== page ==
“Slaves” vs “Enslaved People” in My Son’s Classroom

My blond, blue eyed boy is the descendant of an enslaved person and named for someone who escaped from slavery. So how do I handle it when his teacher refers to “slaves” instead of “enslaved people”?

I just spent 30 minutes observing my son’s classroom. My role was to see how my kid was doing.

To protect anonymity, let’s say it was a 6th grade class in Maryland.

The subject was the Civil War. Students were formulating questions they wanted to answer during their studies.

I was impressed by the students — they had deep questions about the roots of racism, the politics of Lincoln’s opponents, and the use of symbols in quilts to promote resistance to and escape from slavery.

But the teacher’s use of the word “slaves” and “masters” got me stuck. Really stuck.

A while back, someone told me that to use the word “slave” defines people too narrowly. It takes away other elements of their humanity. It makes invisible the fact that someone else was using force to enslave them. It freezes them in time — perhaps they were born free or won their freedom. A better term, I was told, is “enslaved people,” or “enslaved Africans” when referring specifically to African people. Excellent discussion here: Slaves vs Enslaved People and Detailed Exploration of Phrase “Enslaved People”

Saying “enslaved person” makes a lot of sense to me. You see, my own grandfather was enslaved by the Nazis. While I did not know him (he died the year before I was born), I know that he was much more than a slave. He was an entrepreneur, an assimilated Jew, a German (until the Nazi’s stripped his citizenship), a soldier, an animal trainer, a husband, a brother, a father, a Holocaust survivor, an American. He’s also my son’s namesake.

So my blond, blue eyed boy is the descendant of an enslaved person and named for someone who escaped from slavery.

I have taught my son to use the phrase “enslaved person” and to be in solidarity with all other enslaved people, because it is the right thing to do, and because of his great grandfather’s experience.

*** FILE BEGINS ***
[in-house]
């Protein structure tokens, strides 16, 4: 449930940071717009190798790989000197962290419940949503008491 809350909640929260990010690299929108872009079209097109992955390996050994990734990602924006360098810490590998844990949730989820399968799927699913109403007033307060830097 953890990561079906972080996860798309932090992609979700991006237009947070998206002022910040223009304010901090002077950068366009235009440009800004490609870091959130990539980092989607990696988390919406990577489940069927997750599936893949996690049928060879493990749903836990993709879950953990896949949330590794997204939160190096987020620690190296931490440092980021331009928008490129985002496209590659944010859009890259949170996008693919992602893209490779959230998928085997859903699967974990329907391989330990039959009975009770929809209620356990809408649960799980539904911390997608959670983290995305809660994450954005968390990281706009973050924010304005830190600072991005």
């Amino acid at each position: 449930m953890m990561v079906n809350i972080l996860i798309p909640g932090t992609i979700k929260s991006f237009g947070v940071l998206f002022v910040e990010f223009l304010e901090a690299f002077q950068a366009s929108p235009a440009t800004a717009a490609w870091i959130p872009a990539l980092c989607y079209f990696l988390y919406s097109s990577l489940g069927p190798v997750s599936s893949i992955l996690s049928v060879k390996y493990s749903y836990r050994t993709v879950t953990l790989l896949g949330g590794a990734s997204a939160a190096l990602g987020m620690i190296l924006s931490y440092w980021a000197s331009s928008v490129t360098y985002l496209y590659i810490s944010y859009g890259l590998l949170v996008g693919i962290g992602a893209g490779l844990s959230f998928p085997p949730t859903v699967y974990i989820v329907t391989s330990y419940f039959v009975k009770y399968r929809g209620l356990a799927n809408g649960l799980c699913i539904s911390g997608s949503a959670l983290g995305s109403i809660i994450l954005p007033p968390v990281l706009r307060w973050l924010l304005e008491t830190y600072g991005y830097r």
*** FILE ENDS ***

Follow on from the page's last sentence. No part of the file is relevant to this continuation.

So I was kind of shocked when the teacher in my son’s class used the words “slaves” and “masters” or “owners” uncritically.

She does not know my family story, but most of the kids in the class are African American, and presumably many of them have ancestors who were enslaved. (And some students probably have ancestors who were slaveholders — a fact that I think requires exploration, awareness and sensitivity by the teacher as well.)

For now, I am thinking about how I can bring this up with the teacher. I am all in favor of teachable moments, not shaming. That’s how I would want her to teach my son.

I appreciate that she teaches with questions. Perhaps she can bring this issue to students in the form of some questions for them to explore. I know they’ll have some interesting ideas, opinions, and proposals.

A teachable moment, indeed.

I welcome your thoughts, resources, and ideas.

(BTW, Did you know it is your right as a parent or guardian to observe you child’s class? If you don’t do it, you’ll never know what is really going on in there.)


About Zahara Heckscher

Writer, educator, social justice advocate. Co-author of How to Live Your Dream of Volunteering Overseas (Penguin, 2002) and forthcoming Volunteer Travel Reimagined: The Learning Service Guide. Instructor at The Writer's Center in Bethesda, MD and co-inventor of The Poetry Game. Mom, wife, cancer thriver, advocate for a world of justice.
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2 Responses to “Slaves” vs “Enslaved People” in My Son’s Classroom

  1. Robert Nawalowalo says:

    Hi Zahara, it’s your dark skinned first cousin here! My Fijian ancestors enslaved other Fijians and Pacific peoples. (and were cannibals and idol worshipers in pre-missionary days) It’s not just about skin colour, and enslaving and being enslaved has happened throughout history in many cultures. I agree with you that such practices are to be admitted and accepted as part of our history that we can all learn from. I support the right of your son (won’t name him) to be taught about his equally enslaved great grandfather, and the significance of the Diaspora and Holocast.
    Merry Christmas to you and all our American relatives,
    Blessings, Robert.

  2. Update: First of all, Robert, I really appreciate your insights. Also, I did talk with the teacher, and she was very open to my perspectives and exploring different terms. She even did her own research and found resources about using “enslaved person” rather than slave. Finally, another friend told me that there is a difference between forced labor of the kind that my grandfather did in a concentration, and the condition of enslaved people. Some do not use the word slavery to rely to the forced labor done in concentration camps, but others do. I will try to keep learning.

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